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Break Even

1. To make the sales or revenues necessary to cover costs and prevent a firm from operating at a loss. The breakeven may be relatively stable or it may fluctuate, depending on the company or industry. Companies with high breakevens tend to have large fluctuations in earnings from year to year.

2. To sell a security at a price that causes the seller to neither make a profit nor lose money on the sale.
Farlex Financial Dictionary. © 2012 Farlex, Inc. All Rights Reserved


1. The level of output or sales necessary to cover fixed expenses. Companies in industries that have high fixed costs and, consequently, high breakevens, such as automobile and steel manufacturing, are likely to exhibit large fluctuations in earnings.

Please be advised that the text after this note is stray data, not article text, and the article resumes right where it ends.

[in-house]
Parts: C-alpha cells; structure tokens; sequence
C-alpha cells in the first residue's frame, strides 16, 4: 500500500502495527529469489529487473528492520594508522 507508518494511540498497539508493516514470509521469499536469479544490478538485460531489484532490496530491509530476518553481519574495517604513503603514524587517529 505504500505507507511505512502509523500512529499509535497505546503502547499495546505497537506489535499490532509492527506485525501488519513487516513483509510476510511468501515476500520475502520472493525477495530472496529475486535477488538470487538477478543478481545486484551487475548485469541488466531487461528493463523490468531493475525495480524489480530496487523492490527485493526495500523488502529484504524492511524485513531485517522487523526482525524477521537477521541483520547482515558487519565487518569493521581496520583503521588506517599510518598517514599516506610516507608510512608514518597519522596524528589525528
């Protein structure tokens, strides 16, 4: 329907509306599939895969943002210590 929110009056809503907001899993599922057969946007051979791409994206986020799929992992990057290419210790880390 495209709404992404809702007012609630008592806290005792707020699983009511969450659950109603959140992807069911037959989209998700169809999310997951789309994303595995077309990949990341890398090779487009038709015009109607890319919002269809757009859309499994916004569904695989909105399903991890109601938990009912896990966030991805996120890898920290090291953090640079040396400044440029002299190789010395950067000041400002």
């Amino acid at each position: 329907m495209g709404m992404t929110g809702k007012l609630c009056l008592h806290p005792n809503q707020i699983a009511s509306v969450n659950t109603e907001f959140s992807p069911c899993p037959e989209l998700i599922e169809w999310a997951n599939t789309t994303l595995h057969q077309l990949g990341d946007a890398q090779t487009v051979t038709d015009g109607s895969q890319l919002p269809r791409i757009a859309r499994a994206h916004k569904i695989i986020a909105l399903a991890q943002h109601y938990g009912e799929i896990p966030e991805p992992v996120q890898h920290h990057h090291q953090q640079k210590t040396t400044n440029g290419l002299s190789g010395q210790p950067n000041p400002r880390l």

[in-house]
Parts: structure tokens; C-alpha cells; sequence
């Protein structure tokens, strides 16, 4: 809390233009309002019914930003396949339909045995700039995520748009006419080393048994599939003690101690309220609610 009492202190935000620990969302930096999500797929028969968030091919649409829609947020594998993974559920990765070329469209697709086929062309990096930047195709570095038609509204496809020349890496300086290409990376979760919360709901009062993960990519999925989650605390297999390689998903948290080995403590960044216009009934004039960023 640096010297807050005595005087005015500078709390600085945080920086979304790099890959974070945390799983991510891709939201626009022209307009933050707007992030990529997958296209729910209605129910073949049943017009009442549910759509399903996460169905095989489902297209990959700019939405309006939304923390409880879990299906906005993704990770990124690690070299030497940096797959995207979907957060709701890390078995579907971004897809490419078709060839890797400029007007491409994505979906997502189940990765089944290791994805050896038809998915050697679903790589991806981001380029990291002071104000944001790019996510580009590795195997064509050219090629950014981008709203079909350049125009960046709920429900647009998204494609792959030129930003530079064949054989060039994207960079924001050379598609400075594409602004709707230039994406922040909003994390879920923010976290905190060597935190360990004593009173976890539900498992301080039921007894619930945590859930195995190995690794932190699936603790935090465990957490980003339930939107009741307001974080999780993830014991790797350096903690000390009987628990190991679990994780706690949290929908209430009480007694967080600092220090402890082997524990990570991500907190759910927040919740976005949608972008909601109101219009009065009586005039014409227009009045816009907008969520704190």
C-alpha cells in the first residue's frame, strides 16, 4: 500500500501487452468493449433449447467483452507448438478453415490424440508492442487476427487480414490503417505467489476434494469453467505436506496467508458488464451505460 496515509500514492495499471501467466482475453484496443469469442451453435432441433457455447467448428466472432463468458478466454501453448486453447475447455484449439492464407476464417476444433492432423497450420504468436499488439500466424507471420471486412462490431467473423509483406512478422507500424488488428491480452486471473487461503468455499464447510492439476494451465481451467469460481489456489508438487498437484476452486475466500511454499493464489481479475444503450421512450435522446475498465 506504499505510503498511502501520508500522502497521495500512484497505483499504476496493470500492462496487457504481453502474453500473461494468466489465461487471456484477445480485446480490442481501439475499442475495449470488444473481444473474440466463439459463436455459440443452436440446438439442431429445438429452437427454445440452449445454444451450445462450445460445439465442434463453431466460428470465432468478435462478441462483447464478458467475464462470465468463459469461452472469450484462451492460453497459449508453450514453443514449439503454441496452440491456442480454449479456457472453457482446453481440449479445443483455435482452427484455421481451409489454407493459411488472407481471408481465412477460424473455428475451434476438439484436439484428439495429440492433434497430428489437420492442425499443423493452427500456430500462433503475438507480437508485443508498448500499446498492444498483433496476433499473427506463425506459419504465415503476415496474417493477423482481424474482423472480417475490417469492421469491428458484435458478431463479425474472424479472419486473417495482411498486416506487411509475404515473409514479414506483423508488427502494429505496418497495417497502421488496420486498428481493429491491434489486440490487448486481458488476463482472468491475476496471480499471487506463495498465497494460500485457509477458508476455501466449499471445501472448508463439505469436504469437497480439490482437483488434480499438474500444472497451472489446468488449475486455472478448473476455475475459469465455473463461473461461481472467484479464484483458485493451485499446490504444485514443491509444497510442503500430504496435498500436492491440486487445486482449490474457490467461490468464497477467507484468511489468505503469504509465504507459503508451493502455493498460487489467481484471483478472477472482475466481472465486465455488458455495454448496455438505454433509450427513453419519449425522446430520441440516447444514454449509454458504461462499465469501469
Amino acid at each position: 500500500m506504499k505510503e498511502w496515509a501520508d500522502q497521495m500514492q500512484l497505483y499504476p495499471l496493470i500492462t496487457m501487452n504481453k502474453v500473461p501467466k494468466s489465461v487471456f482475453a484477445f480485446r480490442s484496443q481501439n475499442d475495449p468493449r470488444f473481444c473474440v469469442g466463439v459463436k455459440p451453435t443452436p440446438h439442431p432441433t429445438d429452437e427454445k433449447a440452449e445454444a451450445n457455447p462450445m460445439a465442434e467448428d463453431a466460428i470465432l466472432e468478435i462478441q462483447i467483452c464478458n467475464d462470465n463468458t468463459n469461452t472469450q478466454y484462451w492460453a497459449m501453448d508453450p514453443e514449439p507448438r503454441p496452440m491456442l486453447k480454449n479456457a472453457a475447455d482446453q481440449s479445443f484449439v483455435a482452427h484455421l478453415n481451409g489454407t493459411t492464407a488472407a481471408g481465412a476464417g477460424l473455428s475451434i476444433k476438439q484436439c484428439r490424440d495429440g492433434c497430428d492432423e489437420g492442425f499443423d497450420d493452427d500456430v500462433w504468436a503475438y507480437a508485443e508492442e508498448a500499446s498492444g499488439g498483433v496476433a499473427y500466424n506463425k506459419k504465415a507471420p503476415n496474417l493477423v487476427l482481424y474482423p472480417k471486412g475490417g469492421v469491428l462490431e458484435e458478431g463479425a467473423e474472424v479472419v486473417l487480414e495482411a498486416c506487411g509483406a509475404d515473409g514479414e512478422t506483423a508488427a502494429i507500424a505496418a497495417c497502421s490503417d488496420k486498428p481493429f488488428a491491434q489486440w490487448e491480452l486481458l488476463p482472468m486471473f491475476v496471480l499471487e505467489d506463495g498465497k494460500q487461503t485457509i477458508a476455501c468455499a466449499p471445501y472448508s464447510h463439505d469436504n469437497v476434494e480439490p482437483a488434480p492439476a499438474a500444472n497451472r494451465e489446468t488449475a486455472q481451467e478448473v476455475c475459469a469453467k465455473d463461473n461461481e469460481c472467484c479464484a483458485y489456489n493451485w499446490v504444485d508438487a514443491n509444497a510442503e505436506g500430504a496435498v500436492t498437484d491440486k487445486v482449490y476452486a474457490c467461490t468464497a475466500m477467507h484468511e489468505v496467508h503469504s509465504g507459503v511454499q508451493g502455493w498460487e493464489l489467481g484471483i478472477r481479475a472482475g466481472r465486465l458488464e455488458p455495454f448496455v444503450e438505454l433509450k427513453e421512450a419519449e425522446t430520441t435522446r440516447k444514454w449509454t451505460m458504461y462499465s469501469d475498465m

2. The price at which a security position can be closed out with no profit or loss.
Wall Street Words: An A to Z Guide to Investment Terms for Today's Investor by David L. Scott. Copyright © 2003 by Houghton Mifflin Company. Published by Houghton Mifflin Company. All rights reserved. All rights reserved.
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Knowing what break even point analysis is and does, credit managers can speak knowledgeably about this concept with their customers.
This two- to three-year phase begins with the idea and lasts until there is 60 to 70 percent occupancy or until the incubator reaches a break even point (Allen, Gorham, and Peake, 1987).
per kg, Indonesia shrimp suppliers could reached only the break even point. Thailand is the world's largest exporter of shrimps and it is one of six major suppliers punished by the United States with surcharge for alleged dumping.